We all thought that Venla would try something at the moment of the trial, just as she did forty years ago. But we couldn't agree on how to use that. Leva wanted Athal kept as safe as possible, even if this meant we didn't have any chance of convicting Venla of anything. Jeran was the opposite: he wanted to stop Venla at all costs. Ruyin harped on Jeran's rashness (and no wonder); that we might lose Athal and ourselves as well. (Ruyin was very angry with Morin of the Order, for being so useless. But he didn't let that sway his arguments.) I had a worry that no one else seemed to understand. It's forbidden in both Guilds to molest someone at his journeyman's trial. Sure, Venla had broken that rule forty years ago, and maybe was going to do so again. But if we used Athal as bait - if we helped Venla get at him - weren't we cooperating in a rule-breaking? And that might give the Enemy, whose justice is very harsh, a claim against us.

While we were arguing, Athal and Leva went up to his room together, and they held his journeyman's trial there, quite as simply as that. They said afterwards that it was a matter of going into his sanctuary and cleaning it out, repairing the stairs and brushing out the cobwebs. And then they looked out the window and there were horses running, wild horses on the plains.

After it happened Athal was wild, one minute brimming over with joy, the next minute nearly in tears, like a child. He really did look like a child who had just found himself old and big and stiff. He told us about the plains where he grew up, and the horses there. I almost cried the moment he realized that all the people he was thinking of going back to would be dead years ago. And yet there was too much joy in him to be sad for long. And a great deal of brightness, so that you could see why Cynla had cherished him, why Venla had wanted him.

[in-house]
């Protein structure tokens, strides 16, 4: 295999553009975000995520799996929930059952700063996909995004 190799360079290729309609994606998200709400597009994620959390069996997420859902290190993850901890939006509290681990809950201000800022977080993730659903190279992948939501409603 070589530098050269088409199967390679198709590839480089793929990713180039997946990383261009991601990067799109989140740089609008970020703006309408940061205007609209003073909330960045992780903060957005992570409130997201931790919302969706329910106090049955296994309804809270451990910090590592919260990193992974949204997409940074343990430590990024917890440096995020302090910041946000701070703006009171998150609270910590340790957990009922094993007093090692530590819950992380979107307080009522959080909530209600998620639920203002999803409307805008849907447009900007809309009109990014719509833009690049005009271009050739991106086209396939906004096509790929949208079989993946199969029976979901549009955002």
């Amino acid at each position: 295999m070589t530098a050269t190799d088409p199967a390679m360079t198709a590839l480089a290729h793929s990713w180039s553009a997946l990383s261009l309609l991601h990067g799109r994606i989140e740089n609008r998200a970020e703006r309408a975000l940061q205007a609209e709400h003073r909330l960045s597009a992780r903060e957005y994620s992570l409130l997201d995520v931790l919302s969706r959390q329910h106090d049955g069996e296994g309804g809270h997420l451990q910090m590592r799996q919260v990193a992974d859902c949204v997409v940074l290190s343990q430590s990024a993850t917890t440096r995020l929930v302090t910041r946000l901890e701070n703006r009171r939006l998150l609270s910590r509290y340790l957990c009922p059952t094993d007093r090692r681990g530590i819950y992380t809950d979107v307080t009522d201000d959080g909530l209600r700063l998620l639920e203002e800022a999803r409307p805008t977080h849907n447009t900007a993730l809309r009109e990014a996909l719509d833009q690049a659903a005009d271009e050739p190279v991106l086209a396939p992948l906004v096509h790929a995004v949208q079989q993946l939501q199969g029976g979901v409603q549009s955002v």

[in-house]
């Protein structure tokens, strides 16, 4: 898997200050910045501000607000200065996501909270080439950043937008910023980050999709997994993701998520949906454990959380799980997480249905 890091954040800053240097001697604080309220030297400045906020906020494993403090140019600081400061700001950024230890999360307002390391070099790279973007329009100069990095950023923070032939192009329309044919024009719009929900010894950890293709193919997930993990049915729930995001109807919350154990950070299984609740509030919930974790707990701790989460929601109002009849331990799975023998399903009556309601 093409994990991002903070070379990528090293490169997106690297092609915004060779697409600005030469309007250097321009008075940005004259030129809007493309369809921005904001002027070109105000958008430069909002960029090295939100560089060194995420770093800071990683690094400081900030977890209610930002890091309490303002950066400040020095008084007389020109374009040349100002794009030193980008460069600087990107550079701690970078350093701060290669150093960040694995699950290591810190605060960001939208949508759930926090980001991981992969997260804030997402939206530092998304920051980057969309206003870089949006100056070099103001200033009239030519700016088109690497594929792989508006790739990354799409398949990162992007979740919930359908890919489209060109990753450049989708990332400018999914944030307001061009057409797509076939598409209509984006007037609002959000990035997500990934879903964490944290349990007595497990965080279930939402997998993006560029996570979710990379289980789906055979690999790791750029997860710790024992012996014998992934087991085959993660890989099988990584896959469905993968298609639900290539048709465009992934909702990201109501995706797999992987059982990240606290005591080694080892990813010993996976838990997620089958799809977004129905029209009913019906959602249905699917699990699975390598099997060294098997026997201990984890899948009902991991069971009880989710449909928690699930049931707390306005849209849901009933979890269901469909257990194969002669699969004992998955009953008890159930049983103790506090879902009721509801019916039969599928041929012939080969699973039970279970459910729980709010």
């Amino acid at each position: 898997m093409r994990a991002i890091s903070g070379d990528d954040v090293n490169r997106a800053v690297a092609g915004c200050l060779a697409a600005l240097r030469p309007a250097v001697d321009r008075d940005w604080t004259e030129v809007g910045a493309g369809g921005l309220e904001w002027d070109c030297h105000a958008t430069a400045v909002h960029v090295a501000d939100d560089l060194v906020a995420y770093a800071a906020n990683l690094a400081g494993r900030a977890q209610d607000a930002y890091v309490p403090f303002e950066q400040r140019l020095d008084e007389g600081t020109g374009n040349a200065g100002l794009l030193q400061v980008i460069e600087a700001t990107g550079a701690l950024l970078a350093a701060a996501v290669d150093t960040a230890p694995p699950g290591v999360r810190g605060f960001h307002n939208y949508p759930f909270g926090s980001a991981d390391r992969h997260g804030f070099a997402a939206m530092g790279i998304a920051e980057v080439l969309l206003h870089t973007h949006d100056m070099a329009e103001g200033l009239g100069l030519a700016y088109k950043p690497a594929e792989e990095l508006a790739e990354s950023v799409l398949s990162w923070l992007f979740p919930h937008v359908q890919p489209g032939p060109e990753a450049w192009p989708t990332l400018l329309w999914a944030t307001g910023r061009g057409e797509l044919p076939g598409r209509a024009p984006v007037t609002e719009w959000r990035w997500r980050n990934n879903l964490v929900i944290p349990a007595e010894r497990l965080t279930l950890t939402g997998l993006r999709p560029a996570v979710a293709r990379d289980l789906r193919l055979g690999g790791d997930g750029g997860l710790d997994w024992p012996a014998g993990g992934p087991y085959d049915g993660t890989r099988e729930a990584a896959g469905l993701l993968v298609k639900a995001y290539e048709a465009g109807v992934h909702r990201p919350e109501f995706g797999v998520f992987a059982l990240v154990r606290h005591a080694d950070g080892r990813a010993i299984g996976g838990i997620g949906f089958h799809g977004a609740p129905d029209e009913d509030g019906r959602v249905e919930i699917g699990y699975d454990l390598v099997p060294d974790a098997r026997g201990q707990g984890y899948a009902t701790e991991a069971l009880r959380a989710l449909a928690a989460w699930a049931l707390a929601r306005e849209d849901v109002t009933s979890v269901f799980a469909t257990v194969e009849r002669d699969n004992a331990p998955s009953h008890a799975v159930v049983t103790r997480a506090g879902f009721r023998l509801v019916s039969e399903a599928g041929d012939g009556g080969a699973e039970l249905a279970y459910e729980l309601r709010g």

Our argument went on, and we got nowhere with it, until at last Athal (who was deeply enraged at what Venla had done, at all the years taken from him) shook free of us all and ran out into the hall and said "Come and get me!" to Venla. All of us saw her spirit like a hawk stooping. She went after Athal, would have scratched his eyes out. She must have been crazy with rage herself, to attack rather than trying to regain. Jeran fought her off, sent her bleeding back to her body, and Ruyin called the Order.

In the end they couldn't get into her house, but they put her under house arrest. I don't know what will become of her. She was Cynla's younger sister, but still old; her days are numbered, Ruyin says, and she can hardly do much pent in her own house.

Athal wanted to go with Leva, who was travelling to Turenay to study healing; Ruyin was going there also, to start a school. They asked me to come with them. At first I was at a loss; I'd never been out of Essle and never had a real home other than Cynla's house, not since my parents died. But Arvi told me that there was nothing here for me, and I should go where I felt I could learn the best. And I'd become very close to Cynla's other students in the few days we were together. So I said yes. I will see horses, and the great river before it splits into a thousand rivers, and I will study at Ruyin's school alongside Athal. Everyone says that he will never become a master, because he's lost too many years. I think he might surprise them. Anyway, I will.

It will be very hard to leave Essle, but mainly because I still think I might meet Cynla around any corner. I think she would want me to go, and not stay and grieve too long. There's work to do, that's what she would say. There always is.